The word “minimal” was not in the dictionary. Aside from the dark, soaring, cathedral like grotesqueness of Norma’s mansion, the set was a mechanical marvel, filled with rising stages and moving scenic elements which fit seamlessly within the catacombs of the main set and propelled the show as it moved from the studio backlots of old Hollywood, to a remote garage, to a pool and even a car chase on a dark California road.
READY. SET. OKAY HOLD UP …
The history of Sunset Boulevard is legendary fodder for the theatre crowd. Rife with its own drama, (lawsuits, rewrites, tepid reviews, rave reviews, more lawsuits etc), the show nonetheless opened on Broadway to great success, propelled by the mix of Close as Desmond, The magic of Lloyd Webber’s score and Napiers jaw-dropping design. Running for 977 performances, the show nabbed several Tony Awards including Best Actress, (Close), Best Actor, (George Hearn), best Book and Score, (Webber), and a slew of technical awards including best Set Design by Napier
With the success of Sunset Boulevard, the musical’s initial U.S. tour began a projected six year journey on July 10, 1996. Less than one year later, the tour came to a complete halt after playing only a handful of venues, when it was discovered that the set, impressive as it was, cost a small fortune to transport from place to place.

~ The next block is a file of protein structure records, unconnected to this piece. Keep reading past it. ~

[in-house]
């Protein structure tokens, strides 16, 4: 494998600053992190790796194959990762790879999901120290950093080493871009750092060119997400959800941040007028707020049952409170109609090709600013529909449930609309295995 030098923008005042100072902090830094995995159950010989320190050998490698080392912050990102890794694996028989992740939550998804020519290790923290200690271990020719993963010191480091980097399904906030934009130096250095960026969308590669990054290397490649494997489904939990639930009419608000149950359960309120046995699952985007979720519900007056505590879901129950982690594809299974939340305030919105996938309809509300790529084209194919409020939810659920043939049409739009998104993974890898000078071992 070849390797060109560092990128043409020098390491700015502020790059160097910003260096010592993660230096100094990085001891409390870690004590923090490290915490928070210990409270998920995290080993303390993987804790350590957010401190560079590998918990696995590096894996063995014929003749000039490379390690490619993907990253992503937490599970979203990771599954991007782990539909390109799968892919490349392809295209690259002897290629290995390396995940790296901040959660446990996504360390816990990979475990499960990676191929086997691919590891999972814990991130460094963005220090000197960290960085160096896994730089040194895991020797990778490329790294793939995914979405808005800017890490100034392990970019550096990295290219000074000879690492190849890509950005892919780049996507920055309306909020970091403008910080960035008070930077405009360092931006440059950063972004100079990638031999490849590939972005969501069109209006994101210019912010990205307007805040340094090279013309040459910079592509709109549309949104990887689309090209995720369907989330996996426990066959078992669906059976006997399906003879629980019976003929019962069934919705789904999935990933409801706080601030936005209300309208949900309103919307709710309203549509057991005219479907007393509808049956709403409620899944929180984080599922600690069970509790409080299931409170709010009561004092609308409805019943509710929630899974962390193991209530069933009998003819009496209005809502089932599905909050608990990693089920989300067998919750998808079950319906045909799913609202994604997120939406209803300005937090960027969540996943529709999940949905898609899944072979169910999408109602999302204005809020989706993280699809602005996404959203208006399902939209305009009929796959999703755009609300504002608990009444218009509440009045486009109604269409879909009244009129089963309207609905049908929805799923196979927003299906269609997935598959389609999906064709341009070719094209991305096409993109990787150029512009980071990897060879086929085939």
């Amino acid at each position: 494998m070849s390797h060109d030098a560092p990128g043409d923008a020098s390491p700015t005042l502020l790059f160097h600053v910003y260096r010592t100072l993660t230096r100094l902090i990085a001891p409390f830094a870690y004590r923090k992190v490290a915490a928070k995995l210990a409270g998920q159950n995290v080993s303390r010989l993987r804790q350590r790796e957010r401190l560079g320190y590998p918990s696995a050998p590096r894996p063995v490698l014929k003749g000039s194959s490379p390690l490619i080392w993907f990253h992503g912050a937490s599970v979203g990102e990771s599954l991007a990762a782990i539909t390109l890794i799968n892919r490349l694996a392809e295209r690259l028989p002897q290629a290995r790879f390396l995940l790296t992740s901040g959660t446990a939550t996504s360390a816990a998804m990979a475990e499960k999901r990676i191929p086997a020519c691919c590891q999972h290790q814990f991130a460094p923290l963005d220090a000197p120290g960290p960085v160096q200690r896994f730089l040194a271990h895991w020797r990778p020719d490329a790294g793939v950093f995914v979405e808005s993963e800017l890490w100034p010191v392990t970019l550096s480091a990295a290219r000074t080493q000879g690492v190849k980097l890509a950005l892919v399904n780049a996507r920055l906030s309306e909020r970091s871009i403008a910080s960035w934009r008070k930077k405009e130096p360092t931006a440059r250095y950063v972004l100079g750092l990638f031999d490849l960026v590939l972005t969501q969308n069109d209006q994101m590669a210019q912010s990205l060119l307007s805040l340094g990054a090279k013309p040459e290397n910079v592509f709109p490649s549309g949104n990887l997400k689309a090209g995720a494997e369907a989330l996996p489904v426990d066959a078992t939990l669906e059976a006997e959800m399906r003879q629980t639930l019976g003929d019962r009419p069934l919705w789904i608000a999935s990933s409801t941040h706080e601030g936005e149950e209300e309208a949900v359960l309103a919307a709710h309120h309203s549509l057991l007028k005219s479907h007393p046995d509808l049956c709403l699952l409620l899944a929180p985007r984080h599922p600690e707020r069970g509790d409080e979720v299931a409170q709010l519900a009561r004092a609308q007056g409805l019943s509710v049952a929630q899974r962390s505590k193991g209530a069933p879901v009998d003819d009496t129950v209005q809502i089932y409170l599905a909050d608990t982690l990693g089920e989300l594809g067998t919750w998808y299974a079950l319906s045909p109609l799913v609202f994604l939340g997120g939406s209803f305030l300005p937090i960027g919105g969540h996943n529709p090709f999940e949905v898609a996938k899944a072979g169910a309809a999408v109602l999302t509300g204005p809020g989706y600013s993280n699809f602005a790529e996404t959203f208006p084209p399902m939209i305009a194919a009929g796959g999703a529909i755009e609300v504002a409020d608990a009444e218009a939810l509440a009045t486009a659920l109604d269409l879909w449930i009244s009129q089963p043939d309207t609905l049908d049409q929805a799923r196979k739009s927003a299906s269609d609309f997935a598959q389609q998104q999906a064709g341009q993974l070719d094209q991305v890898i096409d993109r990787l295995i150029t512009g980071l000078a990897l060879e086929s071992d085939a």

“During the first tour, it was physically too heavy,” said Scott Zeiger, president of PACE Theatrical Group, which produced the tour with Columbia Artists.
Zeiger explained that Sunset’s original road company actually did remarkably well, when compared to the box-office income of comparable touring shows, but was sunk by load-in costs. Fully $1 million was spent every time the original set was ferried from one city to the next. Such expense made it imperative the show remain at each tour stop for a minimum of five weeks in order to make up the cost.
“In a mid-sized market like Tampa, the show grossed $2.5 million over the run,” explained Zeiger. “But spread out over five weeks, when the break even point is $500,000, that’s terrible.”